What to Watch

Best of the Fest: 12 Essential Films From Berlin 2023

We've gathered up our most glowing reviews from this year's festival, from dynamic documentaries to dizzying debuts

The 73rd Berlin Film Festival has officially come to an end – and what a treasure trove this year's offering turned out to be. While the films were notably less “flashy” than we're used to at neighbouring Cannes or Venice, the quality didn't suffer in the slightest. In fact, in many ways, the festival – which saw Steven Spielberg picking up a lifetime achievement award and Kristen Stewart leading the jury – surpassed all expectations, hailing big surprises and revelatory viewing in some of the most unlikely places, auteurs and unknowns alike. Below we've rounded up the most positive reviews (four stars and above) from our extensive coverage of the Berlinale. These are the films you'll definitely need to make time for later in the year…



What is it? Four people are confined to a seaside house in Christian Petzold's quietly apocalyptic mystery about artistic anxiety

What we said: Afire is a gorgeous, swooning drama with a clear sense of purpose when it comes to exploring artistic creation in the face of climate breakdown. Chalk up another victory for one of Germany’s finest directors (read Fedor Tot's full review).”

When's it out? 20 April, 2023



What is it? The rise and fall of the BlackBerry makes for surprisingly gripping viewing in Matt Johnson's distinctly Canadian tragicomedy

What we said: “Made in Canada with a mostly Canadian team, BlackBerry is a refreshingly modest production, watched with new-found hope for the mid-budget movie; slick without being smarmy, it commands your attention like… well, a smartphone… and succeeds on a script level in a way that, these days, feels as hard to come by as the titular brand (read Tom Barnard's full review).”

When's it out? 28 April, 2023 (Canada)


Disco Boy

What is it? Franz Rogowski plays a Legionnaire whose path crosses with a Nigerian guerrilla fighter in a film of pure vigour and vibes

What we said: Disco Boy pulls off a not-easy feat: it refuses to explain itself or give in to easy exposition, while never feeling like a baffling affair of arthouse pretension. Over a tight 90 minutes, Giacomo Abbruzzese’s startling debut takes us on a geographical and emotional journey into the heart of a soul-searching Legionnaire: a Conradian odyssey in painterly miniature (read Steph Green's full review).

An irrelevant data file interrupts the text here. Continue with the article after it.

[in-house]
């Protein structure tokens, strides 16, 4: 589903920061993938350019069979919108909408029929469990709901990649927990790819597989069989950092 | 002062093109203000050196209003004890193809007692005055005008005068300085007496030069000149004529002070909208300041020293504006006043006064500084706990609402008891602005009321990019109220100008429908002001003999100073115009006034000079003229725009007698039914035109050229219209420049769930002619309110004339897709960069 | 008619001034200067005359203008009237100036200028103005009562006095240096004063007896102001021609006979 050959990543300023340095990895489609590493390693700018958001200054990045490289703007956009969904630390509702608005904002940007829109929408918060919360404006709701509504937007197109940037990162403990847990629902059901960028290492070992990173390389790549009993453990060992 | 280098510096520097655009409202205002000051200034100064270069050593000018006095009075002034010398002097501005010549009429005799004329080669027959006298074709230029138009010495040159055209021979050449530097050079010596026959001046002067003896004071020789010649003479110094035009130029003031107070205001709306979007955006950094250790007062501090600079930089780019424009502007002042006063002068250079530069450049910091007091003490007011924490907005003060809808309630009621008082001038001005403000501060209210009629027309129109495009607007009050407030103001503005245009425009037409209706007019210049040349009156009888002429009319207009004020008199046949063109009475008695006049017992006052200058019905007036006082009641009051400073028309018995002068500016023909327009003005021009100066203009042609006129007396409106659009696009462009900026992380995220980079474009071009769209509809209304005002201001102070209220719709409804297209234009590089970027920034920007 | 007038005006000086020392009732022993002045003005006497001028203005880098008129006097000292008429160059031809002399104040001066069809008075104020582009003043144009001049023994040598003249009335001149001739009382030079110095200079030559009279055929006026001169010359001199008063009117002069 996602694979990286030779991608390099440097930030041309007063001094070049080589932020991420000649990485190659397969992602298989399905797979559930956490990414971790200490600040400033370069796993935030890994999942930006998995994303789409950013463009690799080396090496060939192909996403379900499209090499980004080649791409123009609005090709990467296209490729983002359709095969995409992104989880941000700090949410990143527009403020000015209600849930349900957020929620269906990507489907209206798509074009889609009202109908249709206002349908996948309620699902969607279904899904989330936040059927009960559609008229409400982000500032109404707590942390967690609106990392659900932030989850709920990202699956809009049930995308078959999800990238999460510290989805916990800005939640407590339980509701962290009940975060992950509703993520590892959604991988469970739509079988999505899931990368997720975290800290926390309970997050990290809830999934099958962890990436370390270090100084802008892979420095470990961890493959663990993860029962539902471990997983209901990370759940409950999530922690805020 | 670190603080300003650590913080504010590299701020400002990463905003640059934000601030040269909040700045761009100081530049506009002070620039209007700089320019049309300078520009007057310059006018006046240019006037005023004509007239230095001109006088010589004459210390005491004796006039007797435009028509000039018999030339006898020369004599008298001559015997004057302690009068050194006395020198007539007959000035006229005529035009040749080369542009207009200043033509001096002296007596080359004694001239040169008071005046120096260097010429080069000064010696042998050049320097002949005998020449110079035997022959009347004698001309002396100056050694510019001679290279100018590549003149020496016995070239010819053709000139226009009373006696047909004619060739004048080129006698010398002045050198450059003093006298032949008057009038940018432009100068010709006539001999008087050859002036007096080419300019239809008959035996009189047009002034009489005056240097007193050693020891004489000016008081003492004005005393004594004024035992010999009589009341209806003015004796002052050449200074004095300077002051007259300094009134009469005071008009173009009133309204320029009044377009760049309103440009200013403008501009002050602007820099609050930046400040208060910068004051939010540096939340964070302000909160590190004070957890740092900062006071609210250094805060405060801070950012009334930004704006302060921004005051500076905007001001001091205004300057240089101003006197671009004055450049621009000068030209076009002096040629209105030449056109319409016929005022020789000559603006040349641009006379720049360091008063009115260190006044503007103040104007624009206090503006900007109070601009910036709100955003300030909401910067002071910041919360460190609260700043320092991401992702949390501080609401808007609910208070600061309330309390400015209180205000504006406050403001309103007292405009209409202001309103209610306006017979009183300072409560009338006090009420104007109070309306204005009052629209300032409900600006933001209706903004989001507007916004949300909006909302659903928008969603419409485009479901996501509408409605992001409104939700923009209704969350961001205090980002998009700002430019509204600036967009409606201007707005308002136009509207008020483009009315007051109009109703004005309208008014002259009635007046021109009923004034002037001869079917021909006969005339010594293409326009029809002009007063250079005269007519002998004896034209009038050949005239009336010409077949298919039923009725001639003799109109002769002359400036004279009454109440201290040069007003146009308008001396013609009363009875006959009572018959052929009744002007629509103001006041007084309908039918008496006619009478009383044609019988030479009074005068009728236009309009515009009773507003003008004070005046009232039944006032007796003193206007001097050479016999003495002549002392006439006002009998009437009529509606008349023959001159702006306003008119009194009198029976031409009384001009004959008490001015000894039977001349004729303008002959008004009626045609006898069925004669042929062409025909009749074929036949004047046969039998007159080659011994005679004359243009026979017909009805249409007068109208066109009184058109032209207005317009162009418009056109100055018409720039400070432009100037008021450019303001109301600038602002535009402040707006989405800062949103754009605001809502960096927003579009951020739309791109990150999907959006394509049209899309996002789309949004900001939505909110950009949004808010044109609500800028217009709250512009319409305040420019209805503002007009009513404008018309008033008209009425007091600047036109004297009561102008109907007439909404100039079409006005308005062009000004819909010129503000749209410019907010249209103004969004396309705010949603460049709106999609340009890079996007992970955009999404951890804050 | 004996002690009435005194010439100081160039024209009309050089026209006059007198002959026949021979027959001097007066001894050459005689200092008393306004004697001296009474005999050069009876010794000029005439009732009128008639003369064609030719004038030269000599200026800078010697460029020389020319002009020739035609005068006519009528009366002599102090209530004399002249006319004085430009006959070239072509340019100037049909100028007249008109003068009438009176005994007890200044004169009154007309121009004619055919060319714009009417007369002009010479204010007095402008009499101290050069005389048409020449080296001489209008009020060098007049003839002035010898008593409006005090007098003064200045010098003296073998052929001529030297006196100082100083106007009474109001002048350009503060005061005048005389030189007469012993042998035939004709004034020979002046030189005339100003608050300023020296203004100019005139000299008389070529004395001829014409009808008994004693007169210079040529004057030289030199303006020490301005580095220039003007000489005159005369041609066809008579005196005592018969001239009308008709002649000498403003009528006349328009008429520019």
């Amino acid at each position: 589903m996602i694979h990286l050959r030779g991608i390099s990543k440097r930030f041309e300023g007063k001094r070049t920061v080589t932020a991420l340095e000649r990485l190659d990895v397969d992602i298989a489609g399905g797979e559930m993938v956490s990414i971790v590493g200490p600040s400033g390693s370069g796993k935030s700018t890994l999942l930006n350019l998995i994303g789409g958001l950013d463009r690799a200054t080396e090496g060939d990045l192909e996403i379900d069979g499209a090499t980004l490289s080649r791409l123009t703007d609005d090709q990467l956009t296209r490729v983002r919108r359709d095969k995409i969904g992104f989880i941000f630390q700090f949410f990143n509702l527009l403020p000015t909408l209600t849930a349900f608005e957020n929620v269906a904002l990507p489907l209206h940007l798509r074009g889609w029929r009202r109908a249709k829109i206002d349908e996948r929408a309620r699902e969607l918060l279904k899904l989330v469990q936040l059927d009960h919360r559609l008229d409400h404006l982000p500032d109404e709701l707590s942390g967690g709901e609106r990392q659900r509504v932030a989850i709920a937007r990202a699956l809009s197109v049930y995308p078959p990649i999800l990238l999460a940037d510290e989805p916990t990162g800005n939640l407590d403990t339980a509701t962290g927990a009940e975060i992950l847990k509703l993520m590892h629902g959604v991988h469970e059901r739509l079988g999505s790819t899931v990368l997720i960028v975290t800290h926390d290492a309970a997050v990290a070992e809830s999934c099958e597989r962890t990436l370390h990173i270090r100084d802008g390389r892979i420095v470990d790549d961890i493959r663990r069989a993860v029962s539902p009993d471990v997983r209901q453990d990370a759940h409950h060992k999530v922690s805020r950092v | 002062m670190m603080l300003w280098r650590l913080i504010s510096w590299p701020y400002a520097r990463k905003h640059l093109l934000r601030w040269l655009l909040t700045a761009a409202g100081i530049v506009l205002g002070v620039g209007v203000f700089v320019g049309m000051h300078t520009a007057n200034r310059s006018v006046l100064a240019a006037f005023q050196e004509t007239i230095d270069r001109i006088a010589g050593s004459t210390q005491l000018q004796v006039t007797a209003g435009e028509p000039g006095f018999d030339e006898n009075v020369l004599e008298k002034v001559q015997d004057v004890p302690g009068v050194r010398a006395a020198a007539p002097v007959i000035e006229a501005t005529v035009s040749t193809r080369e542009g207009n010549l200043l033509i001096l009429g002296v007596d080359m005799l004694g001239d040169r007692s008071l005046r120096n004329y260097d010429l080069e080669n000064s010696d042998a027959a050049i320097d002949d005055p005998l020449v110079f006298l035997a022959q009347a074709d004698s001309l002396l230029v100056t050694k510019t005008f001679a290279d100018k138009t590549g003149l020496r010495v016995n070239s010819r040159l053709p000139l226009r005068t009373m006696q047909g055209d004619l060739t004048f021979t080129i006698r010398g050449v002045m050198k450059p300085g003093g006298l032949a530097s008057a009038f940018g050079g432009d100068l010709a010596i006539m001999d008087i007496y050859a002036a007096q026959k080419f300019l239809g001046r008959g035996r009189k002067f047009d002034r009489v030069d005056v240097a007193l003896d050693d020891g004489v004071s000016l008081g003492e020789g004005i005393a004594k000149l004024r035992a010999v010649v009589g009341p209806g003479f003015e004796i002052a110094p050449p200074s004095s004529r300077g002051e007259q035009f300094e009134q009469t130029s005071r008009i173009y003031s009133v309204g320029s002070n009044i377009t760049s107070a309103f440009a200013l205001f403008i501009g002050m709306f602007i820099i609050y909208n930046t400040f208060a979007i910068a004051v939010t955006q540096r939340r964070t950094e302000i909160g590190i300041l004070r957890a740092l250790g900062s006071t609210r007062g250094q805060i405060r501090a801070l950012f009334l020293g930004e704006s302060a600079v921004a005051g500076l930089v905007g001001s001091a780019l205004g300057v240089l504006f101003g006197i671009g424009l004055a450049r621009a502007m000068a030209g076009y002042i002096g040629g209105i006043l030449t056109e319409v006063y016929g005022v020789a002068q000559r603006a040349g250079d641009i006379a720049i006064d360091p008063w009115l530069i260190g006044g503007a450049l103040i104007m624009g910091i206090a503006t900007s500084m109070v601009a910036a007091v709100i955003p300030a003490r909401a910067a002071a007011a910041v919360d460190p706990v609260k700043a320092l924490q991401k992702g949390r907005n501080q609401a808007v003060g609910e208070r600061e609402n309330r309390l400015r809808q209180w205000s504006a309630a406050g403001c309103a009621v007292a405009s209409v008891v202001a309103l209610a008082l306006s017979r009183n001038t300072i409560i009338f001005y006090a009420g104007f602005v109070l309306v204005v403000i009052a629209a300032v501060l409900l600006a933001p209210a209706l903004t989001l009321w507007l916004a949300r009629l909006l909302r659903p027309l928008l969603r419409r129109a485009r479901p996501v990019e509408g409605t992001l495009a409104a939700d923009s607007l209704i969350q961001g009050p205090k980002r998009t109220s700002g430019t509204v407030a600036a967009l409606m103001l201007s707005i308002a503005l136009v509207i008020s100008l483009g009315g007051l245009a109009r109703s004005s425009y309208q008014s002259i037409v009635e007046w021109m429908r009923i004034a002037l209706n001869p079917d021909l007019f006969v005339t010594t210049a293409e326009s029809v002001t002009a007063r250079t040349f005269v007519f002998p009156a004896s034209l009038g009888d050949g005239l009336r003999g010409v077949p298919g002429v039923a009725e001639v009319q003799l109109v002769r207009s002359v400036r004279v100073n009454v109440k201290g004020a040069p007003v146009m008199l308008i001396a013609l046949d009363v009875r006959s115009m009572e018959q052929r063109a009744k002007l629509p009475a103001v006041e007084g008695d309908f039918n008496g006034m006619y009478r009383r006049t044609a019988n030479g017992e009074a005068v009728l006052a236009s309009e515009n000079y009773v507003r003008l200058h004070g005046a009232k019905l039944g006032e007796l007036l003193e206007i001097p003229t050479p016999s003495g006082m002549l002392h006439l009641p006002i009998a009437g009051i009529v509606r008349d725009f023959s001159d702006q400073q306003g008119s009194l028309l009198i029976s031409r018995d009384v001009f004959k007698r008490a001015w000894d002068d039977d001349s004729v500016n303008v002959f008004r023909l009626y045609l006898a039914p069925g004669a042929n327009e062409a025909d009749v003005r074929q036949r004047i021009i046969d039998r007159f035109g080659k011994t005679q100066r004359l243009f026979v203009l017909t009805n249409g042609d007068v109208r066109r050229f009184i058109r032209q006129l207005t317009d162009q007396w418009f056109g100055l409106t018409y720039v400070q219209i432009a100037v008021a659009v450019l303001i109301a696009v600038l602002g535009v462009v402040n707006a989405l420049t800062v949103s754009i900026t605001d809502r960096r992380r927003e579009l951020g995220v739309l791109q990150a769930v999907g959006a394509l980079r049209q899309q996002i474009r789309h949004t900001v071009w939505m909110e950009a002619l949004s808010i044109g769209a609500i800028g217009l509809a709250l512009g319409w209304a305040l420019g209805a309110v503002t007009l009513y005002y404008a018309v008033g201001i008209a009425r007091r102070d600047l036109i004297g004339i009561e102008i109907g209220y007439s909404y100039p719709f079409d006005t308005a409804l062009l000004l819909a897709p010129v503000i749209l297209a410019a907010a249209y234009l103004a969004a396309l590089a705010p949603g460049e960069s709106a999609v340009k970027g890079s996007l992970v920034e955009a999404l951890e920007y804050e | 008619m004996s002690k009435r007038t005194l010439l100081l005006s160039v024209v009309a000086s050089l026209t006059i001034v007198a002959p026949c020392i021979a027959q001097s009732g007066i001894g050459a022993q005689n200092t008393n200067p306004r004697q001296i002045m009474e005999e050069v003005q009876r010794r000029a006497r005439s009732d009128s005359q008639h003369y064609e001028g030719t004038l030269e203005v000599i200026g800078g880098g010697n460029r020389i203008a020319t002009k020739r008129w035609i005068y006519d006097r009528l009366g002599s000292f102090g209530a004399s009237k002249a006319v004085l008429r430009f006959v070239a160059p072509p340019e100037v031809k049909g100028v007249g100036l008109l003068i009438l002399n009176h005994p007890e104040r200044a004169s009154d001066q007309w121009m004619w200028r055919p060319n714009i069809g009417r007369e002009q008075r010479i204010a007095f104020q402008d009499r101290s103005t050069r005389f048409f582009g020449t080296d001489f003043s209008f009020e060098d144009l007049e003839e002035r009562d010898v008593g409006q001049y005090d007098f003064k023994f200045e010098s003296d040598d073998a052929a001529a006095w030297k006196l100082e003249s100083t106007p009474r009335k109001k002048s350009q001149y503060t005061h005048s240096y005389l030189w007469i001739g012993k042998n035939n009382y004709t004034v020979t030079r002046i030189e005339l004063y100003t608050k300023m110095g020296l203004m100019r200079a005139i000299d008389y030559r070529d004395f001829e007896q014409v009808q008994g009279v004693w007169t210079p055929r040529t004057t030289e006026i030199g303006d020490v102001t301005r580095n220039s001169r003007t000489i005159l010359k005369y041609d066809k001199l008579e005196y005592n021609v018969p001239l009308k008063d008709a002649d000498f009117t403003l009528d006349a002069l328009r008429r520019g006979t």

When's it out? 5 April, 2023 (France)


Eastern Front

What is it? Vitaly Manskiy and Yevhen Titarenko's ground level documentary about the ongoing Ukrainian war is harrowing, though not without hope

What we said: Eastern Front is not intended to be an all-encompassing overview of the Russian invasion of Ukraine. It is very much a ground level view, and it is a powerful and highly impactful one. The film is incredible reportage, ensuring that there is a first-hand account created and dictated by Ukrainians. It is the first draft of history (read Fedor Tot's full review).”

When's it out? N/A



What is it? Willem Dafoe plays both protagonist and antagonist in Vasilis Katsoupis's existential mystery about a thief trapped in a penthouse

What we said: “Together with screenwriter Ben Hopkins, Katsoupis conjures a terrifying world of isolation where the true horrors are to be found inside. Their film riffs on thriller, mystery, existential horror, and drama, but ultimately remains a distinctive creature that transforms and endures (read Savina Petkova's full review).”

When's it out? 17 March, 2023 (USA)



What is it? Simon Baker is excellent – and unrecognisable – as a cop assigned to a cold case in director Ivan Sen's stark study of racial trauma

What we said: “There is something quietly revelatory in the stillness of the filmmaking, the careful compositions, the refreshingly minimalist, blinding white aesthetic witnessed without even a note of music to guide the tone (read Tom Barnard's full review).

When's it out? N/A


What is it? German filmmaker Angela Schanelec's slow-going but richly rewarding tableaux tells a story of togetherness at all costs

What we said: “While it at times seems more dream than film, it gets deep under your skin by virtue of the feelings it locates in the images and sound. Music is slow and silent, but its depths welcome everyone who has longed for togetherness at all costs (read Savina Petkova's full review).